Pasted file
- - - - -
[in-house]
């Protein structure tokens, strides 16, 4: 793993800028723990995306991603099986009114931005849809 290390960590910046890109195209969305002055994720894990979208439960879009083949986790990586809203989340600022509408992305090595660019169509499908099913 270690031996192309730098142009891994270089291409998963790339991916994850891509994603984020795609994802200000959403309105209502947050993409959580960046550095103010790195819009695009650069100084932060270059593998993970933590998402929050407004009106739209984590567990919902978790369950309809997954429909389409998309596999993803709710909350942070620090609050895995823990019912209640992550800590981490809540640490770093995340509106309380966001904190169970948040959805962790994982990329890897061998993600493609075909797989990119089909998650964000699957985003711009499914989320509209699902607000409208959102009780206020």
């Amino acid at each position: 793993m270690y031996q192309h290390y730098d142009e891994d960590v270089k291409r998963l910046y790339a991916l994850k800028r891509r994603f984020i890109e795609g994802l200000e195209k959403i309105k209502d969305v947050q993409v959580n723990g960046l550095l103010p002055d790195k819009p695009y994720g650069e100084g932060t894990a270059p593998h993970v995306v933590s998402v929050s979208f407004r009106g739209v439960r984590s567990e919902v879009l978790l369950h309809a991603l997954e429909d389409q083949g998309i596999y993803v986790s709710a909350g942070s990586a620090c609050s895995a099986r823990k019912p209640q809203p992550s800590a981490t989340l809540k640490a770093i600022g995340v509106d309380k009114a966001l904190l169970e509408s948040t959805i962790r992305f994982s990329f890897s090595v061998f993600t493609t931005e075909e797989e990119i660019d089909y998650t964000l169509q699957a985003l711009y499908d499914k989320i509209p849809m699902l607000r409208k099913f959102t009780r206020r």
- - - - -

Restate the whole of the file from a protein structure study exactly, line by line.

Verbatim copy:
[in-house]
């Protein structure tokens, strides 16, 4: 793993800028723990995306991603099986009114931005849809 290390960590910046890109195209969305002055994720894990979208439960879009083949986790990586809203989340600022509408992305090595660019169509499908099913 270690031996192309730098142009891994270089291409998963790339991916994850891509994603984020795609994802200000959403309105209502947050993409959580960046550095103010790195819009695009650069100084932060270059593998993970933590998402929050407004009106739209984590567990919902978790369950309809997954429909389409998309596999993803709710909350942070620090609050895995823990019912209640992550800590981490809540640490770093995340509106309380966001904190169970948040959805962790994982990329890897061998993600493609075909797989990119089909998650964000699957985003711009499914989320509209699902607000409208959102009780206020």
């Amino acid at each position: 793993m270690y031996q192309h290390y730098d142009e891994d960590v270089k291409r998963l910046y790339a991916l994850k800028r891509r994603f984020i890109e795609g994802l200000e195209k959403i309105k209502d969305v947050q993409v959580n723990g960046l550095l103010p002055d790195k819009p695009y994720g650069e100084g932060t894990a270059p593998h993970v995306v933590s998402v929050s979208f407004r009106g739209v439960r984590s567990e919902v879009l978790l369950h309809a991603l997954e429909d389409q083949g998309i596999y993803v986790s709710a909350g942070s990586a620090c609050s895995a099986r823990k019912p209640q809203p992550s800590a981490t989340l809540k640490a770093i600022g995340v509106d309380k009114a966001l904190l169970e509408s948040t959805i962790r992305f994982s990329f890897s090595v061998f993600t493609t931005e075909e797989e990119i660019d089909y998650t964000l169509q699957a985003l711009y499908d499914k989320i509209p849809m699902l607000r409208k099913f959102t009780r206020r």